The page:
Reading “Closure”, Becky Reed and Nadine Edwards account of the sabotage of the Albany Midwifery Practice (AMP) by managers at Kings College Hospital enraged me, made me cry, and woke me up in the night. It is just as well that Tim Smart, former CEO at Kings doesn’t drink in my local or he’d find my pint dripping over his head. Tim had to resign his subsequent role as Chairman of Southern Health after only 4 months in post due to dodgy shenanigans. This mediocrity on legs oversaw the closure of AMP, a midwifery service of proven excellence. His picture is here in case you find yourself next to him on a train and feel like having words.
There are other people who I’d like to have words with. Two I’ve actually met, unaware of their role in the persecution of AMP – Geraldine Walters, Director of Nursing and Midwifery at Kings who ended up at the NMC, (wouldn’t you just know it?) where I met with her, and Roland Sinker who was CEO at my last NHS Trust, Cambridge University Hospitals. I wish I’d known then what I know now.
Walters is still on the NMC register and I’m sorely tempted to put in a referral for bringing the profession into disrepute.
Other people involved whom I have taken a severe disliking to are Mike Marsh, obstetrician (two on the GMC register), Leonie Penna, obstetrician (not on GMC register under that name), Linda Sherratt, midwife (not on NMC register), and Katie Yiannouzis, midwife (not on NMC register). You see how this has made me angry mad and a little crazy mad, now I’m checking on registrations.
If you haven’t read “Closure”, do. It will truly educate you about the state of the UK maternity services and the behaviours of those who run them. But the reason why this book has affected me so much is, I realise, that it is the story of all of us. All the midwives who qualified in the 70s, 80s and 90s, especially those who are likely to visit this blog. The small maternity units we worked in, the home-birth teams we set up, the birth centres and midwife-led units we worked in or set up, the continuity of care schemes we got off the ground, the independent practices we founded, the Sure Start projects we put heart and soul into – how many of them still exist? The AMP has closed and so too have countless women-centred, physiology-focussed, relationship-based ways of working and places of working which served women and communities and where midwives were happy working. What have we left? Birth factories and a few constantly-under-threat alternatives to those mega-units.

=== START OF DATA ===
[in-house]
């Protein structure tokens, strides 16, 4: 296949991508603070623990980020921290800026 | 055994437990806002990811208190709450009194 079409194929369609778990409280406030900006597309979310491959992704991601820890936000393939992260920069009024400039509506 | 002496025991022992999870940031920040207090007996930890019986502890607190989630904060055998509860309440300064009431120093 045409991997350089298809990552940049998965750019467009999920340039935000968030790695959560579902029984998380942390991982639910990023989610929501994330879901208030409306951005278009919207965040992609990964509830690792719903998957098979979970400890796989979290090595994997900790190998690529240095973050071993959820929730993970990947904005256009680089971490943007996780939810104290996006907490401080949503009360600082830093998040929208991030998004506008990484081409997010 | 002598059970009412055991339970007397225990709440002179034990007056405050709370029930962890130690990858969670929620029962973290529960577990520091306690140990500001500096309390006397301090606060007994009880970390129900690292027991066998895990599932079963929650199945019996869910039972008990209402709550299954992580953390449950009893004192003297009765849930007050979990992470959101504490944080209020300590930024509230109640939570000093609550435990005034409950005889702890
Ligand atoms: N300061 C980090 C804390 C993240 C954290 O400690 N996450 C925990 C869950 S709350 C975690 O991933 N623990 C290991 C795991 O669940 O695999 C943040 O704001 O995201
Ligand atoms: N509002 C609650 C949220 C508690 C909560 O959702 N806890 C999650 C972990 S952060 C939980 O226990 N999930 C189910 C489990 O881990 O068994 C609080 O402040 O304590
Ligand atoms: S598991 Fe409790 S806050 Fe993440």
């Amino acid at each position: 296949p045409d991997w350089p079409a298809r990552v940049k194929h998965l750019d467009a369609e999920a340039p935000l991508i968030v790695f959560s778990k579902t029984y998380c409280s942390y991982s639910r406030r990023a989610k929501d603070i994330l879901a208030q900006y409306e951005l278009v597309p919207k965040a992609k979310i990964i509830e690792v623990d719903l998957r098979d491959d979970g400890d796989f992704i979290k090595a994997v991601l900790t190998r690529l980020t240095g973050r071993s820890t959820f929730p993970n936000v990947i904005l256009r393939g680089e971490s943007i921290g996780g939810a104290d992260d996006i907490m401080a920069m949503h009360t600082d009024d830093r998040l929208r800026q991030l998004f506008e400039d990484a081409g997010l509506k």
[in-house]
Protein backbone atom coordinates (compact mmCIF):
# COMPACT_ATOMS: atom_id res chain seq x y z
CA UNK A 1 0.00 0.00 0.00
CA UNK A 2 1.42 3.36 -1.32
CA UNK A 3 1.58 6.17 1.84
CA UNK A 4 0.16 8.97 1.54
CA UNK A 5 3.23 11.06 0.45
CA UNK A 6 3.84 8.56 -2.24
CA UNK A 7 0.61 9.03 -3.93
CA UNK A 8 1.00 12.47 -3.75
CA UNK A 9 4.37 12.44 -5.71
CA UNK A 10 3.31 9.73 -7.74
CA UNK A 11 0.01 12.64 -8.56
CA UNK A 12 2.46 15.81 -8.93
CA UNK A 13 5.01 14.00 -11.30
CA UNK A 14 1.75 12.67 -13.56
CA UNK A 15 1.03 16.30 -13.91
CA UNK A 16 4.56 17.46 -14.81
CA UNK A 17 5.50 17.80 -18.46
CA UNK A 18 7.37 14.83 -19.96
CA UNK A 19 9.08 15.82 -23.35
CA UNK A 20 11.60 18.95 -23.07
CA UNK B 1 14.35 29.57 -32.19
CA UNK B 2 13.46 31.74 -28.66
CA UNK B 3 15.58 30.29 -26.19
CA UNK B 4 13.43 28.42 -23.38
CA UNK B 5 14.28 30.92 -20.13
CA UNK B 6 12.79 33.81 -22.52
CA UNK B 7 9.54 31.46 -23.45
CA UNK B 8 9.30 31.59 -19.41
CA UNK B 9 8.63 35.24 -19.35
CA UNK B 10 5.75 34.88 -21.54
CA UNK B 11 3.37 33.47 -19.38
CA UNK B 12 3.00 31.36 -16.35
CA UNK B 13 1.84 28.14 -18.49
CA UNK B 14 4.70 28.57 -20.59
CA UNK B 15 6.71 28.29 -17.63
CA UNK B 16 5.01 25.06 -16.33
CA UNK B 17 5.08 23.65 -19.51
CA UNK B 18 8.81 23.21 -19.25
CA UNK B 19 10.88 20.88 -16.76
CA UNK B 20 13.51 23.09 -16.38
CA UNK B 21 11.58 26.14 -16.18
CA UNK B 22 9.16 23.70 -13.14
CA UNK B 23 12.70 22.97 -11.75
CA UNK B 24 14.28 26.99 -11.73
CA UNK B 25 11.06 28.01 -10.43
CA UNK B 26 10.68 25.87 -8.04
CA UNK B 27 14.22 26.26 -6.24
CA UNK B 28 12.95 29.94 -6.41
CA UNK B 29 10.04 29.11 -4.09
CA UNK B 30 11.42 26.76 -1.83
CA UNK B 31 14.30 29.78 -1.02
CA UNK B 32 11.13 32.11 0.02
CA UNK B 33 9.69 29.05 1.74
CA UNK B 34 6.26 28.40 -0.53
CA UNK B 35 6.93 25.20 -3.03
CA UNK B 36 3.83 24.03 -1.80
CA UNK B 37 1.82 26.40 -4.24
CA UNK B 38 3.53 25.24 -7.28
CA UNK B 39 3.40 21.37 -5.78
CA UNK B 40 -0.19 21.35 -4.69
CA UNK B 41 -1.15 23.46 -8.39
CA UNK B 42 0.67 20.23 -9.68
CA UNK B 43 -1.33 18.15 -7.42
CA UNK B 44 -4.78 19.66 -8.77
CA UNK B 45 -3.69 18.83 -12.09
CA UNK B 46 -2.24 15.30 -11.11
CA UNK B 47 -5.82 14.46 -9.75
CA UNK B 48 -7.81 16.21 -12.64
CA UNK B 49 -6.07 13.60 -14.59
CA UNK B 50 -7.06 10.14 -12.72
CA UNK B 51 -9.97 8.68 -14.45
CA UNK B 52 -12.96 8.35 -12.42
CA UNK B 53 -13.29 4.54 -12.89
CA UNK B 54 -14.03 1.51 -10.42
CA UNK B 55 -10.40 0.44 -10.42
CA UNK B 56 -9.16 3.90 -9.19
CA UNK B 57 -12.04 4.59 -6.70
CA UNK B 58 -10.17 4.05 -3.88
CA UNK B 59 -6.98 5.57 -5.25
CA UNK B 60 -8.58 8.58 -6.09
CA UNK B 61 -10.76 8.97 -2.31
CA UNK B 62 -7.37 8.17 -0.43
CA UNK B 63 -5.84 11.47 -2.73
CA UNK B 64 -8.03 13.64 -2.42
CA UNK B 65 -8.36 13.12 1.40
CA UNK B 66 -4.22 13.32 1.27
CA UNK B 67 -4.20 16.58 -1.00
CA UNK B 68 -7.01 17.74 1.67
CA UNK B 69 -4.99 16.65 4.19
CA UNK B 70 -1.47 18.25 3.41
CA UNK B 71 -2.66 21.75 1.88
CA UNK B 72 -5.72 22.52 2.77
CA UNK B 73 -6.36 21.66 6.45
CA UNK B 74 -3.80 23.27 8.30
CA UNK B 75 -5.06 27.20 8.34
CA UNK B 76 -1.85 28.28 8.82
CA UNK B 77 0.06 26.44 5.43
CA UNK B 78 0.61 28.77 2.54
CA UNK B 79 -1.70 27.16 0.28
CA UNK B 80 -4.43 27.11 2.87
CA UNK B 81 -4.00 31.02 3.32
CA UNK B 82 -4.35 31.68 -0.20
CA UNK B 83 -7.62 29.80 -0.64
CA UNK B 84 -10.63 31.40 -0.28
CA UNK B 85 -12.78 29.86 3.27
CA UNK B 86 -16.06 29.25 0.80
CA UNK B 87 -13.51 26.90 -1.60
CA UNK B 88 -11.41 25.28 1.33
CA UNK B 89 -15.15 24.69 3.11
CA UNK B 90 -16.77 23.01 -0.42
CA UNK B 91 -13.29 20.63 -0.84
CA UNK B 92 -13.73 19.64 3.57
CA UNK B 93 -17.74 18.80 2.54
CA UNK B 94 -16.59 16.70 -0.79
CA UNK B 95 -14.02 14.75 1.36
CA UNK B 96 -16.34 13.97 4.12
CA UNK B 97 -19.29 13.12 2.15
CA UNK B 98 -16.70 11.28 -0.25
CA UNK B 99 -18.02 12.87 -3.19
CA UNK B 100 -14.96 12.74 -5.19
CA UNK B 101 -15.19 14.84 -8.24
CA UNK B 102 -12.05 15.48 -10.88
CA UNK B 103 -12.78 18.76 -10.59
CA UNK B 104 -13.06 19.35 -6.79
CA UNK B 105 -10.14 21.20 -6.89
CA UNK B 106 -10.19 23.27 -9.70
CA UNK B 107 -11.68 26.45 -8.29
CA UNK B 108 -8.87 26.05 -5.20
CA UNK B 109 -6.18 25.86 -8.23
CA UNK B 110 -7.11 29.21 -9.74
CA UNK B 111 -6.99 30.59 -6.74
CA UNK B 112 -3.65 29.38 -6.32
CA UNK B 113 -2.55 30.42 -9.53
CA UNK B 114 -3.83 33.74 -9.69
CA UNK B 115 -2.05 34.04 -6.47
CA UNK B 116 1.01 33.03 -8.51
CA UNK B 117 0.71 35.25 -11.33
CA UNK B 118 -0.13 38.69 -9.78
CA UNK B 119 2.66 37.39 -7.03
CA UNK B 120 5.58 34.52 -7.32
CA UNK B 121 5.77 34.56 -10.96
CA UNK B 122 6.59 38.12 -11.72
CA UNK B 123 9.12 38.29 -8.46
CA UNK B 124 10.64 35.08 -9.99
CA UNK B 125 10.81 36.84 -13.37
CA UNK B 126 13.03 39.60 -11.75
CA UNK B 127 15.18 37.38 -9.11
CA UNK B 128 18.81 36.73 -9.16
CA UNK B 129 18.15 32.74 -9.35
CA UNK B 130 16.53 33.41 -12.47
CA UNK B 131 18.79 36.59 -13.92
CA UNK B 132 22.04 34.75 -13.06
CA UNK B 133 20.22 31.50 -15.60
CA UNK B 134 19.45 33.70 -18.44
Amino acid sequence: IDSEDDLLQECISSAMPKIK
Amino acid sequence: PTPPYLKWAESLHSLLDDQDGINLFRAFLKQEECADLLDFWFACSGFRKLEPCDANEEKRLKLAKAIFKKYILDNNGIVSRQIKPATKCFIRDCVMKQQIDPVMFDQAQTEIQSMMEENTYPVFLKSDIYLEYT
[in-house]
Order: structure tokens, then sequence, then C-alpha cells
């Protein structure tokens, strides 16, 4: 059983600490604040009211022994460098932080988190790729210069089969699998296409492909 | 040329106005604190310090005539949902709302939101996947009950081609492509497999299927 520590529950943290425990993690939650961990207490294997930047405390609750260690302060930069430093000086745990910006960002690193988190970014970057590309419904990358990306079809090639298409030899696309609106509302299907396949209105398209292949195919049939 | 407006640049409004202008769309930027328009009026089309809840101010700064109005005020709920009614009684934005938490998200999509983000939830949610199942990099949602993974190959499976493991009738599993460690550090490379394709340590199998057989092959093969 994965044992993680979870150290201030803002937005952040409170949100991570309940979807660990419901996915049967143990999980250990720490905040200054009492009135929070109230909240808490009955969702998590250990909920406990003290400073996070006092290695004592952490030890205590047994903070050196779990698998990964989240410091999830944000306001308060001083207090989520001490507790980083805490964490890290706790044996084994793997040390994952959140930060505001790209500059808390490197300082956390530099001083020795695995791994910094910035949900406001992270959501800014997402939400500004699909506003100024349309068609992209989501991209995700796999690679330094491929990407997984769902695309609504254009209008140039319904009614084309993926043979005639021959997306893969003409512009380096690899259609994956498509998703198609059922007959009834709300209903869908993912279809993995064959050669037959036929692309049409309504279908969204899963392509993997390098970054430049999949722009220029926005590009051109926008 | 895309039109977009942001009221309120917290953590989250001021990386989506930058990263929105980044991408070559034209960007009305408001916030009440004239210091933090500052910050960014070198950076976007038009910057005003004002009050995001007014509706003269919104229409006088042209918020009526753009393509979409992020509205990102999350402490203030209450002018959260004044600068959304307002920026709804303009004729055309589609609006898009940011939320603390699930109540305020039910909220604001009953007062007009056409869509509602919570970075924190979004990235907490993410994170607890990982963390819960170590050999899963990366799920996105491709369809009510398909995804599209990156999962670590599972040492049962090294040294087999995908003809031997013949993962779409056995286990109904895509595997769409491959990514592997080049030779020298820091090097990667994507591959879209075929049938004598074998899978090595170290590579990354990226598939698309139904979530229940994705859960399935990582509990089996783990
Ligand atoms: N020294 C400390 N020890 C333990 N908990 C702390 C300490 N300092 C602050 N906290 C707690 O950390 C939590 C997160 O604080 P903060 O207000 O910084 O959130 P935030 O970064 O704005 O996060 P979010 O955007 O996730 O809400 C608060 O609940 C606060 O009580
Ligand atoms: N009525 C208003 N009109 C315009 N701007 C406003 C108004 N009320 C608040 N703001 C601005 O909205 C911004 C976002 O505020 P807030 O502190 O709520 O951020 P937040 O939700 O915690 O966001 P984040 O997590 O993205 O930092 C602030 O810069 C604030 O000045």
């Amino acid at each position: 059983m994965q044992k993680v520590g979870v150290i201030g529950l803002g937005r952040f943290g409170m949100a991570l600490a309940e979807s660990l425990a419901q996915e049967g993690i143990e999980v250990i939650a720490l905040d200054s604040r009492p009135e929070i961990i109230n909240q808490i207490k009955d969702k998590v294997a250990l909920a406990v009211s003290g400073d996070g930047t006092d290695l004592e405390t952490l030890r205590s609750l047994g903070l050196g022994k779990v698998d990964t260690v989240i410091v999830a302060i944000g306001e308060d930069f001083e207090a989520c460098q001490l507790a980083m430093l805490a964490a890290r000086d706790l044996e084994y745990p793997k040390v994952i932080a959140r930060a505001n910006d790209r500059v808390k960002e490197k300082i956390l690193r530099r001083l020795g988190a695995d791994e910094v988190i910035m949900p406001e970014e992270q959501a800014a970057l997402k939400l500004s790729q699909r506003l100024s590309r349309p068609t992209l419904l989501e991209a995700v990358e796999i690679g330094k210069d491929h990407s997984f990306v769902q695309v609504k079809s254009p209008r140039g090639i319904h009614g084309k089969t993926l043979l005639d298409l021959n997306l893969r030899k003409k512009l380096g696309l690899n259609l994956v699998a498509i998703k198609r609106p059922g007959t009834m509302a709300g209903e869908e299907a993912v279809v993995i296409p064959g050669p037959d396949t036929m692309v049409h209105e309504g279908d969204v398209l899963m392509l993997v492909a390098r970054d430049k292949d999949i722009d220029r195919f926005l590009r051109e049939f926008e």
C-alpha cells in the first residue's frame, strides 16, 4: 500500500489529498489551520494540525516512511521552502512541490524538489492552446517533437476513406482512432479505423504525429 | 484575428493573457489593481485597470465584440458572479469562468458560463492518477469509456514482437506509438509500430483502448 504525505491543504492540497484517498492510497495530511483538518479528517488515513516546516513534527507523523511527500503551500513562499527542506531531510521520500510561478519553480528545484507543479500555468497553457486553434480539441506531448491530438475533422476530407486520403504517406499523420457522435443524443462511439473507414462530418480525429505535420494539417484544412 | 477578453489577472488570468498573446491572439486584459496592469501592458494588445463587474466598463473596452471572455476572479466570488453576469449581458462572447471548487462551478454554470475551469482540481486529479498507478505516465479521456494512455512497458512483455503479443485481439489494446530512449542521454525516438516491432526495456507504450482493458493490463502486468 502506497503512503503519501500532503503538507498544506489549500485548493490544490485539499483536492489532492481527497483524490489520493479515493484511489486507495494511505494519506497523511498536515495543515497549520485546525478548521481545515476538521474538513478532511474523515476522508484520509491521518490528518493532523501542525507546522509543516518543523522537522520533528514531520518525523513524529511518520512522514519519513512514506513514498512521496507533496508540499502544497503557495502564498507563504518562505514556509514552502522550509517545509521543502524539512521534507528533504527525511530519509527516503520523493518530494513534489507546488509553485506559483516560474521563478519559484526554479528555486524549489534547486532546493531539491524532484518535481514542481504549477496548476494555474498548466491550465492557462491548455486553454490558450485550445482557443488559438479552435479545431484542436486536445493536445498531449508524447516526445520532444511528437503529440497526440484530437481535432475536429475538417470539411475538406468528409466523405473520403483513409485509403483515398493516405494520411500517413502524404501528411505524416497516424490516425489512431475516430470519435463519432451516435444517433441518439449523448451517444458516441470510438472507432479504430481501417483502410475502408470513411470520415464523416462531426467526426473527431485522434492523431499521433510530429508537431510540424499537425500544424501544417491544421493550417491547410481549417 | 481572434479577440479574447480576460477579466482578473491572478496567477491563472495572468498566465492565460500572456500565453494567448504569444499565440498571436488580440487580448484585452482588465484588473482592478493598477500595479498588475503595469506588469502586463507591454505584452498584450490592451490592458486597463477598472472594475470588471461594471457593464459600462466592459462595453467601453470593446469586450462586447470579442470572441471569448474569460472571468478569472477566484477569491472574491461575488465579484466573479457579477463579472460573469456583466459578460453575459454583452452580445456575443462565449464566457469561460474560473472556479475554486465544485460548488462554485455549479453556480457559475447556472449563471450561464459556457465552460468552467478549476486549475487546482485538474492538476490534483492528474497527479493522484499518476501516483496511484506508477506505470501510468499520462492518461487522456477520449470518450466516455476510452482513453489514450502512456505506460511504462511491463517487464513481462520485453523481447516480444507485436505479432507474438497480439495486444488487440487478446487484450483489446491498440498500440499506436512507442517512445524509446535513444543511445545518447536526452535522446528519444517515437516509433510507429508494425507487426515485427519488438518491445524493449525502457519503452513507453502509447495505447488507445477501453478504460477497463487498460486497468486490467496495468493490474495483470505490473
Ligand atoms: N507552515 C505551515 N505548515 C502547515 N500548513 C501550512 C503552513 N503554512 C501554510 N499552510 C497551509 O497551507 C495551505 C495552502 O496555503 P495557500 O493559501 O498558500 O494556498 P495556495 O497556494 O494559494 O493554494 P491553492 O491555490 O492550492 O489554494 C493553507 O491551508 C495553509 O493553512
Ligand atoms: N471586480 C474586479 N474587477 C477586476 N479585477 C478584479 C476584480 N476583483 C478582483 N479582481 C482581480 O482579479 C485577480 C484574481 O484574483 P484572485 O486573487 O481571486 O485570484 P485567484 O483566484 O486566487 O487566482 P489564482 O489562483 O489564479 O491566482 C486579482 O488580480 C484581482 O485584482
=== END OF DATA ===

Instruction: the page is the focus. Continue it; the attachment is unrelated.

How many demonstrations, meetings, press releases, posters, media appearances, petitions, marches, occupations, fund-raising events, briefing papers, placards etc. have we collectively organised and/or attended over the last 40 years to save these services? And with what success? The herding of women into huge units, has continued unabated and contrary to all the research evidence. A meaningful relationship between a woman and a midwife is becoming almost as rare as hen’s teeth.
Midwives who did great work and who were the true leaders of midwifery have seen their work paid lip service to and then been shuffled off the stage – Caroline Flint, Lesley Page, Helen Shallow, Katherine Gutteridge – all set up continuity schemes or birth centres that were undermined. There are loads more of you who did your best to give women what they want and who saw their efforts meet similar fates.
Just 40 years ago, there were many maternity units with fewer than 2000 births a year. How many are left? Practically none. The South London Hospital for Women, Harpenden Hospital, Dulwich Hospital, Whitby Hospital, Malton Hospital, Bromley Hospital, Eastbourne Hospital, Grantham Hospital, Pontefract Hospital – these are just the ones I can think of off the top of my head as I write – all closed despite vigorous campaigns to save them.
Birth centres – Darley Dale, Penrith, Huddersfield, Calderdale, Salford, Wakefield, Melton Mowbray, Leicester, Bristol, Trowbridge, Newport, Halcyon (Birmingham), Jubilee (Beverley), Cheltenham – all these are closed and this is just from the first page of a google search and my tired brain. As for continuity of care schemes – are there any still thriving? Are there any home-birth teams not having to constantly fight for survival? Or independent midwives not under NMC investigation?
So that is why I feel that Closure is such an important book as it reminds us that this is not about research evidence, what women want, what communities want, and not even about money. This is about power and misogyny and we can no longer be under any illusion, thanks to Becky and Nadine, that these are not the driving forces behind the organisation of maternity care in the UK.
I have no answers but I do know we can’t collectively roll over and play dead, we have to come out of the corner for the next round. Better prepared.
Anyone know where Smart drinks?